Archive for category General
Live Writer continues as Open Live Writer
There was an announcement today that will bring cheer to bloggers who have used and cherished Windows Live Writer. The team at Microsoft has been allowed to take this marvelous blogging tool to the open source community where its development and support can live on.
Long live Open Live Writer!
For the details go to Scott Hanselman’s blog post.
The website for the new tool is http://openlivewriter.org/. Download the initial version 0.5. It looks, feels, and works just like Windows Live Writer. There are some things that had to be left out. But the team will catch up and keep this the finest blogging tool bar none!
One more thing: This post was made entirely using the new Open Live Writer. It installed cleanly, downloaded the theme details from my blog, and worked smoothly. Even allowed me to put in the html code for the “boilerplate” on the bottom.
Great work OLW team! Continue on!!
Spammers love blogs and have been a plague for a long time. Sadly, parasites will always be with us. Lately there seem to be more that try to get posted by using flattery.
It used to be that spammers just tried to comment with long lists of links to junk sites. The machinery of the blog providers has pretty much eliminated those spam comments. Flattering comments with just one or two links are easy to spot. Here are some (edited) examples:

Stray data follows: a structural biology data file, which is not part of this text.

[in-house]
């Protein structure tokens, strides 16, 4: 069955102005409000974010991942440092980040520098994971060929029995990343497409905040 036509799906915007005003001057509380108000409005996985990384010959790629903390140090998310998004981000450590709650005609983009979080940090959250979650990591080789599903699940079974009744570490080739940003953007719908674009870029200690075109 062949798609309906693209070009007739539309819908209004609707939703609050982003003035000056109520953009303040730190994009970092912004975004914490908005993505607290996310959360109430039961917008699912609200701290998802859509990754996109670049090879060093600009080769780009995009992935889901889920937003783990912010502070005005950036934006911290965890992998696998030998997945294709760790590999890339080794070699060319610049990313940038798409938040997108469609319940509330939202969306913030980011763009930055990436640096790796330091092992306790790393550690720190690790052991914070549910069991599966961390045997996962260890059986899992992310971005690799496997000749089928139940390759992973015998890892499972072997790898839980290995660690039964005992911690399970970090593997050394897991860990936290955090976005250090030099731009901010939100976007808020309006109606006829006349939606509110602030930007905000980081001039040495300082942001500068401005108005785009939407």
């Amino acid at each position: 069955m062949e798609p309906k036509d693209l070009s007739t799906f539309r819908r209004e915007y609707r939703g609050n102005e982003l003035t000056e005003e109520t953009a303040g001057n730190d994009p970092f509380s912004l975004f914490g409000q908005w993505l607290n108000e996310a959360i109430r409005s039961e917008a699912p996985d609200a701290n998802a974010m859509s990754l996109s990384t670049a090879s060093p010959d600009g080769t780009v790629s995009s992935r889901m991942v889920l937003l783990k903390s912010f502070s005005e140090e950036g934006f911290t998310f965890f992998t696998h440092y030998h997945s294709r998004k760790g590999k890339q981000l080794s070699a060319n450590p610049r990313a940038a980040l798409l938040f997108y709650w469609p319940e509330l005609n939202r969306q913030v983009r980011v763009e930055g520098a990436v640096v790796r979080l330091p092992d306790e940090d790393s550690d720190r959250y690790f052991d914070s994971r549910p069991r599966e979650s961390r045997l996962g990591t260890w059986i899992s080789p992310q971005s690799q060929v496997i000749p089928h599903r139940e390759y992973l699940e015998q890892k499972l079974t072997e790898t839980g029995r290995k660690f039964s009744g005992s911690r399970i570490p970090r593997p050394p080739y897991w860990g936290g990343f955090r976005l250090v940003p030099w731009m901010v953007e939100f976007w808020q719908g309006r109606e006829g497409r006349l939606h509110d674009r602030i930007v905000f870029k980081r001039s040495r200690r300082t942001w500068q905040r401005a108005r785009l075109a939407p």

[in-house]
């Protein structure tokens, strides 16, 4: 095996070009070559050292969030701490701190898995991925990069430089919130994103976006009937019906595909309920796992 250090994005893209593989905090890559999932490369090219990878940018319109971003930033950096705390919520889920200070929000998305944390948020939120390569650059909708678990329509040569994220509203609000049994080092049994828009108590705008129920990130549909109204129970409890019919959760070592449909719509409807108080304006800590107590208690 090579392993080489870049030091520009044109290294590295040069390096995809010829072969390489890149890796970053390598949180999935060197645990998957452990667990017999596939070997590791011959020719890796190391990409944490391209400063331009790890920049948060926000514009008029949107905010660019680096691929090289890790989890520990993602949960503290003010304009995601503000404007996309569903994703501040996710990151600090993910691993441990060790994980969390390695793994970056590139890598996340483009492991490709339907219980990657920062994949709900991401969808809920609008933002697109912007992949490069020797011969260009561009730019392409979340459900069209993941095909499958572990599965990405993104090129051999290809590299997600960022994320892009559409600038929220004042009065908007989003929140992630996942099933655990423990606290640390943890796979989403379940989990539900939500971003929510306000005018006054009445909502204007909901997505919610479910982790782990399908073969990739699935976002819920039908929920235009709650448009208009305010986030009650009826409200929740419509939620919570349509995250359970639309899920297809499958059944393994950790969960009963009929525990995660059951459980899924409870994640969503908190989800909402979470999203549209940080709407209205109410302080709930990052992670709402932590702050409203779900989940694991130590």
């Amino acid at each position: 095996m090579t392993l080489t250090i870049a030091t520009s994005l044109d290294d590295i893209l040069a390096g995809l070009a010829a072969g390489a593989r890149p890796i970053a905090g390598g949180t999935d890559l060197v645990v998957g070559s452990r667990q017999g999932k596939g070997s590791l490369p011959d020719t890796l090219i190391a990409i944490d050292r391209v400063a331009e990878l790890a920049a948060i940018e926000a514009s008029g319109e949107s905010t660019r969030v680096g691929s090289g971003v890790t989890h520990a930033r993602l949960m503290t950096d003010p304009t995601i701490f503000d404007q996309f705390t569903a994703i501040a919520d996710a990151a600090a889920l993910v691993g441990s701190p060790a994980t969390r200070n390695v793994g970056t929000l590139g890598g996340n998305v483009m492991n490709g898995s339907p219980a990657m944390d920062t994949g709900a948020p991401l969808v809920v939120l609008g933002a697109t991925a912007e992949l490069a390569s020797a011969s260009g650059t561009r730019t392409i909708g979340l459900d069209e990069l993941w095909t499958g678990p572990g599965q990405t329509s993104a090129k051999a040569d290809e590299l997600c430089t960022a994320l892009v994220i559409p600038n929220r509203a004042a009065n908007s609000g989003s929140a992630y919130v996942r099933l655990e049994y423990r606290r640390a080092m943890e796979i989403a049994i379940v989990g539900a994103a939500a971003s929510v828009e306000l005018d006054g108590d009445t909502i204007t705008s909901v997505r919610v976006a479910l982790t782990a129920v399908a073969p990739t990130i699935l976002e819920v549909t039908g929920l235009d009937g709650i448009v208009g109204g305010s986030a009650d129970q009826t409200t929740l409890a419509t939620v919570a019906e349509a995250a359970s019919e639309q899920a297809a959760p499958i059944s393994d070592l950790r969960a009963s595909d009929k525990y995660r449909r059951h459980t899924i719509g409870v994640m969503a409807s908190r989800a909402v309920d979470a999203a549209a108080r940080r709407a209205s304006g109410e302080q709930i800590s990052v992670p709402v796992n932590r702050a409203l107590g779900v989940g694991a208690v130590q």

This submit actually made my day. You can’t imagine just how much time I had spent for this info! Thank you! my blog … [link to junk site]
Hey very nice blog! My blog: … [link to junk site]
I do not even know hоw I endеd up hеrе, but I thоught this post was greаt. I don’t know who you are but certainly you are going to a famous blogger if you aren’t already 😉 Cheers! my blog post … [link to junk site]
Hey There. That is an extremely neatly written article. I will make sure to bookmark it and return to read extra of your useful info. Thanks for the post. I will certainly return. my web site: … [link to junk site]
Well, you are not likely to fall for these. As much as we all like praise, these overly-flowery comments are not likely to get approved and published as comments. Do not approve a flattering comment that is not truly responsive to the post on which it is submitted.
Some spammers have started to automatically include your post title in their comment in hopes of getting it approved as a comment. Here is one:
Thanks for finally talking about > “Long Shadows” < Liked it! my page … [link to junk site]
Even parasites are not totally stupid, so the latest trick is to not include any links. The default settings on most blogs require comment approval before publishing unless the comment writer was previously approved. And therein lies a potential for getting tons of unexpected spam comments to get through. The spammer just needs to get one comment approved and it is open sailing thereafter. Don’t let that happen to you! Here is an obvious one from that class:
Just desire to say your article is as astounding. The clearness to your
publish is simply spectacular and i can suppose you’re knowledgeable in this subject. Well with your permission let me to grab your RSS feed to keep updated with impending post. Thank you one million and please continue the rewarding work.
But some may be quite short and easily mistaken for actual praise. You don’t want to reject a real reader of your blog, so the best strategy is to set your blog to require approval of all comments by you.
In WordPress the setting is under Settings – Discussion as shown in this illustration:
Blogger settings are under Settings – Posts and comments
Consider letting anyone comment, but require approval for all comments. Enjoy the occasional flattery, they may be worth a chuckle, but make sure that they do not result in a headache!